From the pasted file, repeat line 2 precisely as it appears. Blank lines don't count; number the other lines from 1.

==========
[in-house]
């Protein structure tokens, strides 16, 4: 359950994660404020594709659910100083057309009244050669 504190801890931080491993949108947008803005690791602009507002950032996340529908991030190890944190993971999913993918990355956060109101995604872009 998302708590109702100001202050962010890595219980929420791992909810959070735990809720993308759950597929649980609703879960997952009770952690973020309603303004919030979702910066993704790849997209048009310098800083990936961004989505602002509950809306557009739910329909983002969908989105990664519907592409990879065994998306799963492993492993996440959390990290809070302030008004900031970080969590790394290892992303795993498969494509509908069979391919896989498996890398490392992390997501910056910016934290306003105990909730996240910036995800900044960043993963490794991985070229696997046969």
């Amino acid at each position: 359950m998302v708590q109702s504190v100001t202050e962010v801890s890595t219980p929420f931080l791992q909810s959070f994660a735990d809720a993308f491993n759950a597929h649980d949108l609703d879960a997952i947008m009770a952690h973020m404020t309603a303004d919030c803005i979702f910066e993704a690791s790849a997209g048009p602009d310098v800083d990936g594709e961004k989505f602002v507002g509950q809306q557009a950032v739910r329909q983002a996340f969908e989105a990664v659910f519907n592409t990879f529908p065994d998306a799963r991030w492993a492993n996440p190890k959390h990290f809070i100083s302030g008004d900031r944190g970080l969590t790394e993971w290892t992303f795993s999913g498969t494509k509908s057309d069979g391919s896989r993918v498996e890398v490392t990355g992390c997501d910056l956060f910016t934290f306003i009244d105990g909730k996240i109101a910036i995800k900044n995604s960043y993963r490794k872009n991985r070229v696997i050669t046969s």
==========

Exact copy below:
């Protein structure tokens, strides 16, 4: 359950994660404020594709659910100083057309009244050669 504190801890931080491993949108947008803005690791602009507002950032996340529908991030190890944190993971999913993918990355956060109101995604872009 998302708590109702100001202050962010890595219980929420791992909810959070735990809720993308759950597929649980609703879960997952009770952690973020309603303004919030979702910066993704790849997209048009310098800083990936961004989505602002509950809306557009739910329909983002969908989105990664519907592409990879065994998306799963492993492993996440959390990290809070302030008004900031970080969590790394290892992303795993498969494509509908069979391919896989498996890398490392992390997501910056910016934290306003105990909730996240910036995800900044960043993963490794991985070229696997046969």